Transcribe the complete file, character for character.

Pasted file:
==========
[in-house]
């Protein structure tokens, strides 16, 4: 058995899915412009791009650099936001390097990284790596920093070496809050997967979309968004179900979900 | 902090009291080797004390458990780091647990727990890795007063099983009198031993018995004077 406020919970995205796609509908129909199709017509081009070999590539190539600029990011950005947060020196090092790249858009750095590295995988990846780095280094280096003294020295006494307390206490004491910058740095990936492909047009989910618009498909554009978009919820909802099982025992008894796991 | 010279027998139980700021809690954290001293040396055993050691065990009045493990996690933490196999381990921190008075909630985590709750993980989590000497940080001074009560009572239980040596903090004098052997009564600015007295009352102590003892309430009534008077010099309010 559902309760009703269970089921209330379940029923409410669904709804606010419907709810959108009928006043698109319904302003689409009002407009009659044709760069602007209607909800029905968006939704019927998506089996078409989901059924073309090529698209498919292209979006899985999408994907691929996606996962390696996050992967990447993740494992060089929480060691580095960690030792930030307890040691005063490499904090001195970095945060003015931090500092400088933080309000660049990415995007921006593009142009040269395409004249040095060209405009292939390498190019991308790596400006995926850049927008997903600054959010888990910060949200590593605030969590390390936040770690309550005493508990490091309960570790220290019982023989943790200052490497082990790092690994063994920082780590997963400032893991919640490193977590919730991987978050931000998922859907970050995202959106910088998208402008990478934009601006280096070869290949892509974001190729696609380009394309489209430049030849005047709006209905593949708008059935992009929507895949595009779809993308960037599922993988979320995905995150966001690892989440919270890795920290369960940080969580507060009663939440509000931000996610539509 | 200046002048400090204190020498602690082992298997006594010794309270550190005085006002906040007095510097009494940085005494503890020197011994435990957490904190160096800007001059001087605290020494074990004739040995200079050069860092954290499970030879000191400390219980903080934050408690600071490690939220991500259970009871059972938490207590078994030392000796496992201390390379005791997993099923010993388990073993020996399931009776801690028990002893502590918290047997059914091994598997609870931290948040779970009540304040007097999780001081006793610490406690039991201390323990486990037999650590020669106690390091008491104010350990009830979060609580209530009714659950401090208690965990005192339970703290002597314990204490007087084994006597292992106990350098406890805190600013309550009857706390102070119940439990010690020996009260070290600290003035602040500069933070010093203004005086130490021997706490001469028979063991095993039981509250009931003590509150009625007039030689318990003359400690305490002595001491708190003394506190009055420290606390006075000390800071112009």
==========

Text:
[in-house]
């Protein structure tokens, strides 16, 4: 058995899915412009791009650099936001390097990284790596920093070496809050997967979309968004179900979900 | 902090009291080797004390458990780091647990727990890795007063099983009198031993018995004077 406020919970995205796609509908129909199709017509081009070999590539190539600029990011950005947060020196090092790249858009750095590295995988990846780095280094280096003294020295006494307390206490004491910058740095990936492909047009989910618009498909554009978009919820909802099982025992008894796991 | 010279027998139980700021809690954290001293040396055993050691065990009045493990996690933490196999381990921190008075909630985590709750993980989590000497940080001074009560009572239980040596903090004098052997009564600015007295009352102590003892309430009534008077010099309010 559902309760009703269970089921209330379940029923409410669904709804606010419907709810959108009928006043698109319904302003689409009002407009009659044709760069602007209607909800029905968006939704019927998506089996078409989901059924073309090529698209498919292209979006899985999408994907691929996606996962390696996050992967990447993740494992060089929480060691580095960690030792930030307890040691005063490499904090001195970095945060003015931090500092400088933080309000660049990415995007921006593009142009040269395409004249040095060209405009292939390498190019991308790596400006995926850049927008997903600054959010888990910060949200590593605030969590390390936040770690309550005493508990490091309960570790220290019982023989943790200052490497082990790092690994063994920082780590997963400032893991919640490193977590919730991987978050931000998922859907970050995202959106910088998208402008990478934009601006280096070869290949892509974001190729696609380009394309489209430049030849005047709006209905593949708008059935992009929507895949595009779809993308960037599922993988979320995905995150966001690892989440919270890795920290369960940080969580507060009663939440509000931000996610539509 | 200046002048400090204190020498602690082992298997006594010794309270550190005085006002906040007095510097009494940085005494503890020197011994435990957490904190160096800007001059001087605290020494074990004739040995200079050069860092954290499970030879000191400390219980903080934050408690600071490690939220991500259970009871059972938490207590078994030392000796496992201390390379005791997993099923010993388990073993020996399931009776801690028990002893502590918290047997059914091994598997609870931290948040779970009540304040007097999780001081006793610490406690039991201390323990486990037999650590020669106690390091008491104010350990009830979060609580209530009714659950401090208690965990005192339970703290002597314990204490007087084994006597292992106990350098406890805190600013309550009857706390102070119940439990010690020996009260070290600290003035602040500069933070010093203004005086130490021997706490001469028979063991095993039981509250009931003590509150009625007039030689318990003359400690305490002595001491708190003394506190009055420290606390006075000390800071112009």